Organizational Complexity, And, Getting Ever-More Complex – Some Thoughts…


I’m just thinking about complexity, because…

I’m speaking to an executive leadership team for a large church this week.

They are working on their understanding of the new “organizational structure of their modern day, multi-staffed church.”

In the old days, structure was less complex.

Marcus Welby did much of his work alone
Marcus Welby did much of his work alone

Marcus Welby M.D.  pretty much worked alone. But Dr. Gregory House, pretty quirky himself, had to lead a quirky team of doctors.

House needed a team -- if his team was not available, he would recruit anybody to make up a team on the spot
House needed a team — if his team was not available, he would recruit anybody to make up a team on the spot

W.E. Sangster, the Pastor of Methodist Central Hall during World War II – (Methodist Central Hall is right across from Westminster Abbey in London, and the building hosted the first ever meeting of the United Nations) – pretty much served as simple preacher/pastor, not as strategic-planning pastor — not as leader (the equivalent of CEO)  of a large multi-staff organizational structure.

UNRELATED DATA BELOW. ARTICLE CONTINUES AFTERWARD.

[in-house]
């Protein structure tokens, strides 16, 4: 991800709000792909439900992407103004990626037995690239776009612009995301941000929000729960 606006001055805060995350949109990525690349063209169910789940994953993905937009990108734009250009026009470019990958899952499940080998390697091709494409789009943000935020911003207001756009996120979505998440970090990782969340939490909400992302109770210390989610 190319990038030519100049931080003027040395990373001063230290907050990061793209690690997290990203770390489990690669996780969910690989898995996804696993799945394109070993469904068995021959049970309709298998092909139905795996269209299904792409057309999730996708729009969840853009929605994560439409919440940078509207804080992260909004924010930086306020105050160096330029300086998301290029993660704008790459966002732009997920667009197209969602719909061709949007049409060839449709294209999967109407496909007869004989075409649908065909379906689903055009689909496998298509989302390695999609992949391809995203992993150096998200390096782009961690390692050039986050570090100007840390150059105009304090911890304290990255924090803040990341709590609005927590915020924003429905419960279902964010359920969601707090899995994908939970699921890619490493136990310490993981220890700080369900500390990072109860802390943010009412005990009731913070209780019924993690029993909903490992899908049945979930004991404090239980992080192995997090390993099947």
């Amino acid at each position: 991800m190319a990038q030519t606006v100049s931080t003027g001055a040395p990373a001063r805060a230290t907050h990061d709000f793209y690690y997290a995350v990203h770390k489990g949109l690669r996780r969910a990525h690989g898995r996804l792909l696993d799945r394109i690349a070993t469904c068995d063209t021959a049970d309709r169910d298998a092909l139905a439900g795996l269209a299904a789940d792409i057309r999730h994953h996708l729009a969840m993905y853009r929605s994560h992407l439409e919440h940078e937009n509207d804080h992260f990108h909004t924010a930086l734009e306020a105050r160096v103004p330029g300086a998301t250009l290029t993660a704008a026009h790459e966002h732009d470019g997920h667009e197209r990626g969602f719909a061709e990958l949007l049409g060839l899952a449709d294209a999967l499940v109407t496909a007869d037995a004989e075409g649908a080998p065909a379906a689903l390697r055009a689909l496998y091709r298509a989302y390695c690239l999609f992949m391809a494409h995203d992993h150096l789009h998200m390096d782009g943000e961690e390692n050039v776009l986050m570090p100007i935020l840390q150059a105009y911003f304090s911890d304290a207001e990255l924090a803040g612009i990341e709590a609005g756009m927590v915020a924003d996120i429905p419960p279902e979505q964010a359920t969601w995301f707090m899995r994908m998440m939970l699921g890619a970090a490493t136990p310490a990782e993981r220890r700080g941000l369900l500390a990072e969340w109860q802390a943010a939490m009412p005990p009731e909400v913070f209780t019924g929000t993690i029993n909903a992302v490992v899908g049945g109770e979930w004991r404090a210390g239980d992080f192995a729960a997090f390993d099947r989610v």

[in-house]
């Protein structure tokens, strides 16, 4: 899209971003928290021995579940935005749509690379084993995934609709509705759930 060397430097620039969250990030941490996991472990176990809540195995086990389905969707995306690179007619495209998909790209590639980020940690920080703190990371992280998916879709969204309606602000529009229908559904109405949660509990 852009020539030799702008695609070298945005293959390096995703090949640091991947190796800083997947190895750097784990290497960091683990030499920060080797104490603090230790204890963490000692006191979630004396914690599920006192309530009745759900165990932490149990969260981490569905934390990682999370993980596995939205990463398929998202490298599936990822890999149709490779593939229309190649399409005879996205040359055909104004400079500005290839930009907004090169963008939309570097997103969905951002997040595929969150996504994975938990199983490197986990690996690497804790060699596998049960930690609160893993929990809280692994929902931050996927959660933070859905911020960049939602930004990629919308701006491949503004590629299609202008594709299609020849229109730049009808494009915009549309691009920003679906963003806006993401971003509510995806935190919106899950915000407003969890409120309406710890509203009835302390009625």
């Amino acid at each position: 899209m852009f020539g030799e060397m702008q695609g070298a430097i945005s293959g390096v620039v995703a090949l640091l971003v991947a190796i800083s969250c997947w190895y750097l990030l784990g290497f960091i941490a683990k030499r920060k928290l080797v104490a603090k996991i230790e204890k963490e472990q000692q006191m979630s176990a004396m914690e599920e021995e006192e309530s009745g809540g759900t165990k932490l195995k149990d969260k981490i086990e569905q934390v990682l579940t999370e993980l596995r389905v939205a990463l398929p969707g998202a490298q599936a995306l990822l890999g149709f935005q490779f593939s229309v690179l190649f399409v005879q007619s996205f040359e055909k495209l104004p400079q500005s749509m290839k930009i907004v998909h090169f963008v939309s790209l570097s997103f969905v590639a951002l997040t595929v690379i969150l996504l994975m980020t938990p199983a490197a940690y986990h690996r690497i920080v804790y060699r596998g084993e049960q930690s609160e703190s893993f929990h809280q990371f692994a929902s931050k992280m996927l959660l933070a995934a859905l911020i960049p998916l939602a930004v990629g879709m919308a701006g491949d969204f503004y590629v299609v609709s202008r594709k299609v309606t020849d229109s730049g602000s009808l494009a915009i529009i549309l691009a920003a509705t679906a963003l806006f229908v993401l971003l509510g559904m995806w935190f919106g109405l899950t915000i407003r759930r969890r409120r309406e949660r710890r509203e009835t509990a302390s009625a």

Today, structure is much, much more complex.  In every organization.

W. E. Sangster functioned as a simple preacher - not as a CEO of a large London church
W. E. Sangster functioned as a simple preacher – not as a CEO of a large London church

But, the complexity is needed. Though the leader (probably) knows more than any one member of the team, the team — (and then, all the teams throughout) — together, with the leader, knows more than just the leader alone can ever know.

And, there is too much to do for any one person.

The greater complexity is a greater challenge. But also, greater opportunity.

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